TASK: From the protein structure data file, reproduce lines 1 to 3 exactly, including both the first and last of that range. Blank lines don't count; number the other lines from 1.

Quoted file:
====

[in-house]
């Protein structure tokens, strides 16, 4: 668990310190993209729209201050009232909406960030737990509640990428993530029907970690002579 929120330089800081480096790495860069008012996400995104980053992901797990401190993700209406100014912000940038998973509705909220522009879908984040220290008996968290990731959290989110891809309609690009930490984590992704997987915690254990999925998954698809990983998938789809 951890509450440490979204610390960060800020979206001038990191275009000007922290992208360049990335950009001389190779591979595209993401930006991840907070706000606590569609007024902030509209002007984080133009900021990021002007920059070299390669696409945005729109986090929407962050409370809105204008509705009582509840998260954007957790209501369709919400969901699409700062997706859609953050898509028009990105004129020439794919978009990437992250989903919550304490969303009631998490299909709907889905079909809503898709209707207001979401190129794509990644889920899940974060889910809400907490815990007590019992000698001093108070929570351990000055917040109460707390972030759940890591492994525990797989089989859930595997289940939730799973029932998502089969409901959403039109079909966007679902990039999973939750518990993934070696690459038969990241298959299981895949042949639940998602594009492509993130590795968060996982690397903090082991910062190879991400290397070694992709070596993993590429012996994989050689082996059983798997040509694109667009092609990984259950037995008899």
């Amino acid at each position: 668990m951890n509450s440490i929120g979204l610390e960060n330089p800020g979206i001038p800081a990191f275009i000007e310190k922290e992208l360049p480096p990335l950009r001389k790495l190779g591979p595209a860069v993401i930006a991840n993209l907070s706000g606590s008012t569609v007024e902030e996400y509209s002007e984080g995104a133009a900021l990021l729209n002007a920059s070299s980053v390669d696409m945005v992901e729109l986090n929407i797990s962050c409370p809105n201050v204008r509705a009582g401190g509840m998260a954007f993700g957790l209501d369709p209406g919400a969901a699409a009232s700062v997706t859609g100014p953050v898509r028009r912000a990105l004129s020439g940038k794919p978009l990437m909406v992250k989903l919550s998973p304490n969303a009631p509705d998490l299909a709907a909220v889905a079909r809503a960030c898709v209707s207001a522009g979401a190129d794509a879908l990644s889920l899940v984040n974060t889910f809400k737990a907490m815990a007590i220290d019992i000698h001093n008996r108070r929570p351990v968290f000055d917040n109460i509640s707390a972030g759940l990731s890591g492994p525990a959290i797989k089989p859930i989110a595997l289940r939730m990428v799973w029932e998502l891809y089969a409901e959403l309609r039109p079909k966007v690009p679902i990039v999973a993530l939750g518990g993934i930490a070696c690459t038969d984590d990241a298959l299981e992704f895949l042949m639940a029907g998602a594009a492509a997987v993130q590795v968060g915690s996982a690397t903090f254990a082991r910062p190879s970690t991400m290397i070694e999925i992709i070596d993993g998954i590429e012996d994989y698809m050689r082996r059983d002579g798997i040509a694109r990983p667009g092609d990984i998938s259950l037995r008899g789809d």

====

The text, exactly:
[in-house]
């Protein structure tokens, strides 16, 4: 668990310190993209729209201050009232909406960030737990509640990428993530029907970690002579 929120330089800081480096790495860069008012996400995104980053992901797990401190993700209406100014912000940038998973509705909220522009879908984040220290008996968290990731959290989110891809309609690009930490984590992704997987915690254990999925998954698809990983998938789809 951890509450440490979204610390960060800020979206001038990191275009000007922290992208360049990335950009001389190779591979595209993401930006991840907070706000606590569609007024902030509209002007984080133009900021990021002007920059070299390669696409945005729109986090929407962050409370809105204008509705009582509840998260954007957790209501369709919400969901699409700062997706859609953050898509028009990105004129020439794919978009990437992250989903919550304490969303009631998490299909709907889905079909809503898709209707207001979401190129794509990644889920899940974060889910809400907490815990007590019992000698001093108070929570351990000055917040109460707390972030759940890591492994525990797989089989859930595997289940939730799973029932998502089969409901959403039109079909966007679902990039999973939750518990993934070696690459038969990241298959299981895949042949639940998602594009492509993130590795968060996982690397903090082991910062190879991400290397070694992709070596993993590429012996994989050689082996059983798997040509694109667009092609990984259950037995008899």
């Amino acid at each position: 668990m951890n509450s440490i929120g979204l610390e960060n330089p800020g979206i001038p800081a990191f275009i000007e310190k922290e992208l360049p480096p990335l950009r001389k790495l190779g591979p595209a860069v993401i930006a991840n993209l907070s706000g606590s008012t569609v007024e902030e996400y509209s002007e984080g995104a133009a900021l990021l729209n002007a920059s070299s980053v390669d696409m945005v992901e729109l986090n929407i797990s962050c409370p809105n201050v204008r509705a009582g401190g509840m998260a954007f993700g957790l209501d369709p209406g919400a969901a699409a009232s700062v997706t859609g100014p953050v898509r028009r912000a990105l004129s020439g940038k794919p978009l990437m909406v992250k989903l919550s998973p304490n969303a009631p509705d998490l299909a709907a909220v889905a079909r809503a960030c898709v209707s207001a522009g979401a190129d794509a879908l990644s889920l899940v984040n974060t889910f809400k737990a907490m815990a007590i220290d019992i000698h001093n008996r108070r929570p351990v968290f000055d917040n109460i509640s707390a972030g759940l990731s890591g492994p525990a959290i797989k089989p859930i989110a595997l289940r939730m990428v799973w029932e998502l891809y089969a409901e959403l309609r039109p079909k966007v690009p679902i990039v999973a993530l939750g518990g993934i930490a070696c690459t038969d984590d990241a298959l299981e992704f895949l042949m639940a029907g998602a594009a492509a997987v993130q590795v968060g915690s996982a690397t903090f254990a082991r910062p190879s970690t991400m290397i070694e999925i992709i070596d993993g998954i590429e012996d994989y698809m050689r082996r059983d002579g798997i040509a694109r990983p667009g092609d990984i998938s259950l037995r008899g789809d």